Court of Appeal victory in ‘Justice for Joe’ campaign

‘Justice for Joe’ protest at Downing Street on December 10. Pic: Joe O’Brien

A Stoke Newington man who suffers from bipolar disorder has won his appeal to remain in hospital care rather than be returned to prison to serve his sentence for arson.

The decision by the Court of Appeal is a victory for the ‘Justice for Joe’ campaign, which was launched in support of Joe Paraskeva, 22, who was sentenced to a minimum of two years imprisonment for using a lighter and an aerosol to try to burn through the door of a psychiatric ward.

The campaign, led by his mother Linda Morgan, argued that it was a disproportionate sentence and that his condition should be treated by returning him to hospital.

After the verdict, his mother told ELL: “I am overwhelmed and relieved. Joe deserves proper care and treatment in a hospital. If he’d stayed in prison he could have died – he was so unwell there that he wouldn’t receive visits from anyone for eight and a half months.”

Joe Parakskeva with his sister Lauren. Pic: Linda Morgan

After his arrest in October 2010, Paraskeva was held in prison. Evidence at his trial that he was not mentally ill at the time of the offence led the judge to impose the prison sentence.

However, following protests about his case, he was moved to the John Howard Centre Forensic Unit in Hackney in November 2011, where he is still being treated.

The Court of Appeal was asked to rule that he not be returned to prison.

The ‘Justice for Joe’ campaign has support from mental health and prison reform organisations like Sane, MIND and The Howard League for Penal Reform, among others.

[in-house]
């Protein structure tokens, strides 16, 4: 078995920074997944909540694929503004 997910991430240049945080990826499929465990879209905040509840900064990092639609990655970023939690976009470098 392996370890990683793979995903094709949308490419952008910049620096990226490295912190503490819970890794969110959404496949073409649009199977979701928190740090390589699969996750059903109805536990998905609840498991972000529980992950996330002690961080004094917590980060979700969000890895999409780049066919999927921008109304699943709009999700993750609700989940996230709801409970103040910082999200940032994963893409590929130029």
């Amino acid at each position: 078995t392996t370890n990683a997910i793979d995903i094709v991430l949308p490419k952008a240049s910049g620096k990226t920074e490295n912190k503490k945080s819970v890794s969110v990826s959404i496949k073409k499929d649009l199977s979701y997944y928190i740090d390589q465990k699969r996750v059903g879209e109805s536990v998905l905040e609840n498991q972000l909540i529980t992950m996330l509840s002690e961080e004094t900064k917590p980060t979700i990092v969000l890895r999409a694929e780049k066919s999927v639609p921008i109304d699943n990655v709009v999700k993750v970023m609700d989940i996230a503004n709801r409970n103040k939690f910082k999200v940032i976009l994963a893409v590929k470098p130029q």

His mother said his arrest had been “absolutely extraordinary”.

“We thought and expected he would be in a place of safety. He was obviously very distressed to get out. There was a list of things they weren’t supposed to have in those wards, things like aerosols and lighters, but he did. After the incident I assumed that he would be put into a safer ward [rather than prison].”

Indeterminate public protection sentences of the sort originally issued to Paraskeva were abolished by the Government in May 2011 after being deemed a violation of human rights, but this abolition cannot be applied retrospectively.

Diane Abbott, MP for Hackney and Stoke Newington, has now pledged to fight for the creation of a new parliamentary committee on the treatment of mentally ill patients in response to Morgan’s campaign for her son.

Morgan said: “I think there are problems with mental health services and the criminal justice system. If you’re a sectioned mental health patient I don’t feel you should be imprisoned. I feel strongly that someone who is vulnerable as Joe was at the time [he was imprisoned] should be given protection of the state.

“There is a duty to protect individuals with issues of mental health.”

For more information about the Joe Paraskeva campaign visit Click here for Guardian coverage on the abolition of IPP sentences.

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